2017 Award, University of Cambridge, Clare Hall College

2014-2016 Second First Degree Bursary, University of Glasgow


2024 Philosophy and the Historiography of the Scientific Revolution: Revisiting the Burtt- Strong Debate, University of Vienna, HOPOS Biennial Conference

2024 Naturalising the Mind and Spiritualising Nature: F. J. E. Woodbridge and the Objective Mind, University of Liverpool, Annual Conference of the British Society for the History of Philosophy

2023 Mind and Nature in F. J. E. Woodbridge, University of Glasgow, Workshop: The Natural and Psychological Sciences, Historical and Philosophical Perspectives

2023 Why Natural Science is (or has to be) Aristotelian: Revisiting the ‘Randall Thesis’, University of Glasgow, Philosophy Graduate Seminar

2022 Was Euclid a Pragmatist?, University of Glasgow, Philosophy Graduate Seminar

2021 Frederick Woodbridge’s Philosophy of History, University of Glasgow, Philosophy Graduate Seminar

2019 A Reappraisal of J.J.C. Smart’s Materialist Metaphysics, University of Glasgow, Philosophy, Psychology and Neuroscience Research Seminars

2018 How the Mind-Body Problem Shaped the Historiography of Science, Revisiting E. A. Burtt’s Metaphysical Foundations of Modern Physical Science, King’s College London, Annual Conference of the British Society for the History of Philosophy

2017 Koyré and Drake on the Cognitive Significance of Galileo’s Metaphysics, University College London, Integrated History and Philosophy of Science Workshop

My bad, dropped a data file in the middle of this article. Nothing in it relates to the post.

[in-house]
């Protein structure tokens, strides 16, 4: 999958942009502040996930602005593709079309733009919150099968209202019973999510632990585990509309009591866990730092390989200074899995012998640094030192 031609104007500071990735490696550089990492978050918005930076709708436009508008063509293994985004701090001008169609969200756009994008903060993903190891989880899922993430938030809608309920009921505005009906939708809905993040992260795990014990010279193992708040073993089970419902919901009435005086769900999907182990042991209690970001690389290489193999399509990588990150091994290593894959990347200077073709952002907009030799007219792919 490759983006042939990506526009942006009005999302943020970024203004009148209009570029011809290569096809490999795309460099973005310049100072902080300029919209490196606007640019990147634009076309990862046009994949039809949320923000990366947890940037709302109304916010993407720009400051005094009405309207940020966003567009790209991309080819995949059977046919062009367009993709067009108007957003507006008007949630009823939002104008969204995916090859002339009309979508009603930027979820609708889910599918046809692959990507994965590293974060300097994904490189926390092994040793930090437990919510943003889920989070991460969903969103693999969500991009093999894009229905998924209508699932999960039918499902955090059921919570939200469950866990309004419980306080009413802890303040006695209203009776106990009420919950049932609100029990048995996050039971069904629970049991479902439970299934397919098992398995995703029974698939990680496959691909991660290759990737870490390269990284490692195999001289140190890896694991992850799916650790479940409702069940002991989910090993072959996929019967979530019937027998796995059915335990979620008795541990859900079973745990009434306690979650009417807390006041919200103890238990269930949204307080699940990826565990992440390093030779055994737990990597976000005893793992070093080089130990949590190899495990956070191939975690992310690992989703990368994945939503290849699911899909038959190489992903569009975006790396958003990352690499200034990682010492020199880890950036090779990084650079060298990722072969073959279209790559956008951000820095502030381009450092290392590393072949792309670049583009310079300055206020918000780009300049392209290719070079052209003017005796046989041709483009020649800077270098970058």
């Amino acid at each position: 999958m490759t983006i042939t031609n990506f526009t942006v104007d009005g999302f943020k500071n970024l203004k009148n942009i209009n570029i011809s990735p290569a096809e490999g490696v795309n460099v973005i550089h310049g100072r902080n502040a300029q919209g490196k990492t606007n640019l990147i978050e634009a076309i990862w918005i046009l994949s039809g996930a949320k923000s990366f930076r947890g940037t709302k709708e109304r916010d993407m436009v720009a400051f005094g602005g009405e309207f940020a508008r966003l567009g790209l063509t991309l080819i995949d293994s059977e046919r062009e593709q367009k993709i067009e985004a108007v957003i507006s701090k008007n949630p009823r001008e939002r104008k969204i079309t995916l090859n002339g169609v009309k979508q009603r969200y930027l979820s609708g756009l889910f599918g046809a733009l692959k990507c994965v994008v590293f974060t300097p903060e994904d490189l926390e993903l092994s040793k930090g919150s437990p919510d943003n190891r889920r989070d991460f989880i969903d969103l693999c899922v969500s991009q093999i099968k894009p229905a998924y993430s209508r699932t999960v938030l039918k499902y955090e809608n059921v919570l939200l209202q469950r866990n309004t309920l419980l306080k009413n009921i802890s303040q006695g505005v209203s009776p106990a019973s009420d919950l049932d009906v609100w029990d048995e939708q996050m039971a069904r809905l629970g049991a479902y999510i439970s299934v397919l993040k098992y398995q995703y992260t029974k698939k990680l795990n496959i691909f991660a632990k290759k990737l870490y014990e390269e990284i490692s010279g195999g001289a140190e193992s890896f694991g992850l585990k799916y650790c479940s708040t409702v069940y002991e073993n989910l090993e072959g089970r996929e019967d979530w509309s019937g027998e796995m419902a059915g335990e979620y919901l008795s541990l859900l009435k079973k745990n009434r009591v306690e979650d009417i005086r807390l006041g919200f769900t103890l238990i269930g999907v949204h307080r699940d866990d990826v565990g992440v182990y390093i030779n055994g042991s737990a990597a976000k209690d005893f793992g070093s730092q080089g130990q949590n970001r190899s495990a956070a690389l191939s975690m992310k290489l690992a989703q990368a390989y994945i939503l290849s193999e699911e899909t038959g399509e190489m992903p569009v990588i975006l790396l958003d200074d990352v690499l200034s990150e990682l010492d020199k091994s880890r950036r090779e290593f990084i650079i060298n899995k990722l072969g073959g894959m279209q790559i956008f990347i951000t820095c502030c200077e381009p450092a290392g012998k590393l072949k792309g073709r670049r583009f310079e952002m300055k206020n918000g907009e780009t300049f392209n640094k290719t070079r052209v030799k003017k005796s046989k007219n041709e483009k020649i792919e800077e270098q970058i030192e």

2017 Metaphysics, Science and History in E.A. Burtt and R. G. Collingwood, University of Cambridge, Aims and Methods of Histories of the Sciences


I am a full-time tutor at Glasgow International College, mainly teaching Statistics, Intellectual History and, when required, a number of social science courses. I still occasionally tutor in Glasgow's philosophy department. See below for a full list of courses I have taught/been involved in:

Glasgow International College (Tutor)

  • Advanced Statistics
  • Philosophy, History and Culture (20-week course in the history of ideas from Greek antiquity to the 20thcentury)
  • Advanced Social Science (philosophy of social science)
  • Politics (introduction to political science and international relations)
  • Research Project

University of Glasgow, Department of Philosophy (Graduate Teaching Assistant)

  • Philosophy 1A, How should I think?
  • Philosophy 1B, How should I live?
  • Philosophy 2A, What am I?
  • Philosophy 2B, What is there?
  • History of Modern Philosophy (Locke and Berkeley)
  • History of Moral Philosophy (Hume and Kant)

Additional Information


2018 - MPhil in History and Philosophy of Science (Cambridge)

2017 – MA with Honours in Philosophy (Glasgow)

2013 – BEng in Mechanical Engineering 

Research Interests

History of American philosophy

History and philosophy of science

Philosophy of history


Professional Membership

British Society for the History of Philosophy (BSHP)

International Society for the History of Philosophy of Science (HOPOS)

Public Engagement

I have been interviewed (27/08/2020) for an episode in the BBC 4 podcast The Digital Human. The episode in question revolved around modern-day conceptions of animism. I was asked to comment on the importance of Galileo for the development of modern science. The podcast aired in October 2020. Link: https://www.bbc.co.uk/programmes/m0009kyy